“One little piece will start it in any lake,” agreed Jody Connor, limnology (fresh water studies) center director for New Hampshire.

Ossipee Lake and Silver Lake both use the Weed Watchers program, where volunteers trained to identify exotic plants notify the department of sightings, Connor noted.

“The quicker that we can get there and try to control it, the better our chances are of controlling it,” he said.

Smith said prevention also is the emphasis of the Lake Host program, active at Conway Lake, Ossipee Lake and Silver Lake. Volunteers are trained to acquaint boaters with problems of milfoil and other invaders and prevent introductions. “So far this year, we’ve had 10 saves, and one of the saves was actually at Silver Lake in Madison where somebody stopped milfoil from going into the lake,” Smith said.

The drawback of Lake Host is that only a few of the dozens of boat ramps can be patrolled. Smith said the Ossipee Lake Alliance hopes to bring on board all owners of boat ramps and develop a comprehensive screening plan.

“What we are doing this fall is joining forces with the three communities on the lake, Freedom, Ossipee and Effingham, and we’re going to put together a task force that will identify all of the boat access points on the lake, and secondly, reach out to all of the owners of those access points,” he said.

“As far as we know, no other lake has done anything like this on this scale,” he added.

New Hampshire Lakes Association president Nancy Christie applauded these efforts and praised Sen. Gregg for securing the $1.09 million research grant. “That’s the long-term answer. We’ve got to find out if there is a natural predator. We really need to know more about its ecology,” she said.

Divers, however, represent the front line of attack.

“If it’s a small infestation or it’s caught early on, the state’s first approach is to send divers down. Another approach is to put down a bottom barrier,” a mat to smother the plant, Christie explained.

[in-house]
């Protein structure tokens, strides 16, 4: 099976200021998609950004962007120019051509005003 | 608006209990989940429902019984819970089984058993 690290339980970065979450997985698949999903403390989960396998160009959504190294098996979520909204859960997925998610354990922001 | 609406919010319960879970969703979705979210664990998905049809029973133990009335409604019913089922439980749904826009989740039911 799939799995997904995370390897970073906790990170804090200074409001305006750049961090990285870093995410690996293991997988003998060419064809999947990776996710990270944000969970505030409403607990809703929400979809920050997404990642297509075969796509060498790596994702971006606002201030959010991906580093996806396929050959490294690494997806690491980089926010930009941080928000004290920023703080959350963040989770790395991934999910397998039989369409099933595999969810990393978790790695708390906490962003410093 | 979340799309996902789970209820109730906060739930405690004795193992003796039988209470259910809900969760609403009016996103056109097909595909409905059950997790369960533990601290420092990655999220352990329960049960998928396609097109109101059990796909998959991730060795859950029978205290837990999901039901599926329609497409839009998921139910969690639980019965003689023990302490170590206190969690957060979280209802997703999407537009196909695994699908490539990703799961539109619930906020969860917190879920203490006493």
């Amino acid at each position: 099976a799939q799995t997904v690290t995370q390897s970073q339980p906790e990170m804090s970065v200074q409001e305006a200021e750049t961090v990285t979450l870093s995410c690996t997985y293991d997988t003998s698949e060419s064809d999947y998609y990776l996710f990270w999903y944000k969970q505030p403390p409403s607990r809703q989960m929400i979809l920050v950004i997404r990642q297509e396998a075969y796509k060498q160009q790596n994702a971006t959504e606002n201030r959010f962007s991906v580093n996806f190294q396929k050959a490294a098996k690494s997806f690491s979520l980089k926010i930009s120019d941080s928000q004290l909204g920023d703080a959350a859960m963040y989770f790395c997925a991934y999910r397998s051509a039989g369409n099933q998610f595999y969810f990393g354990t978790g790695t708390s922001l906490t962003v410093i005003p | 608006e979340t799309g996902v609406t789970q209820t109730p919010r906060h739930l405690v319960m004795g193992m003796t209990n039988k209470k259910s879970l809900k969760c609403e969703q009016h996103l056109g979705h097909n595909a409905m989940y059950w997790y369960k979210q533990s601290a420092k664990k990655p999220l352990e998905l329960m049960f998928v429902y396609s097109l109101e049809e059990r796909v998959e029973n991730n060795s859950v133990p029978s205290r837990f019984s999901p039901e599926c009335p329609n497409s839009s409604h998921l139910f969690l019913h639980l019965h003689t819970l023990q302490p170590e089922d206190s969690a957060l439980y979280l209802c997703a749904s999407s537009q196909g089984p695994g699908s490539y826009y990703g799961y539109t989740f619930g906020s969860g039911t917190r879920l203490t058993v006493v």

The New Hampshire Department of Environmental Services provided a $14,800 grant to Ossipee Lake Alliance for a comprehensive monitoring program to limit movement of milfoil in and out of the lake.

Each spring, the state awards about $60,000 to $80,000 for control efforts such as hand-pulling and herbicide use. Proposals are due later this fall, earlier for herbicide users because the New Hampshire Department of Agriculture must review herbicide-related proposals.

While the battle with milfoil is waged, other invasive plants loom on the horizon. Hydrilla, a submersed, freshwater perennial herb, can thrive in depths exceeding 20 feet and grow more rapidly than milfoil. Both plants root in the lake bottom and sprout upward, forming mats of dense growth on the surface.

If milfoil is a persistent threat, hydrilla — already established in Maine — is the ogre over the hill.

Hahnel with the Maine Department of Environmental Protection said hydrilla has been found in Pickeral Pond, a small pond located near Limerick, Maine. Maine typically does not use herbicides against invasive plants, but in the case of hydrilla, the state is making an exception.

Christie of the New Hampshire Lakes Association said, “If the hydrilla gets in here, it’s curtains.”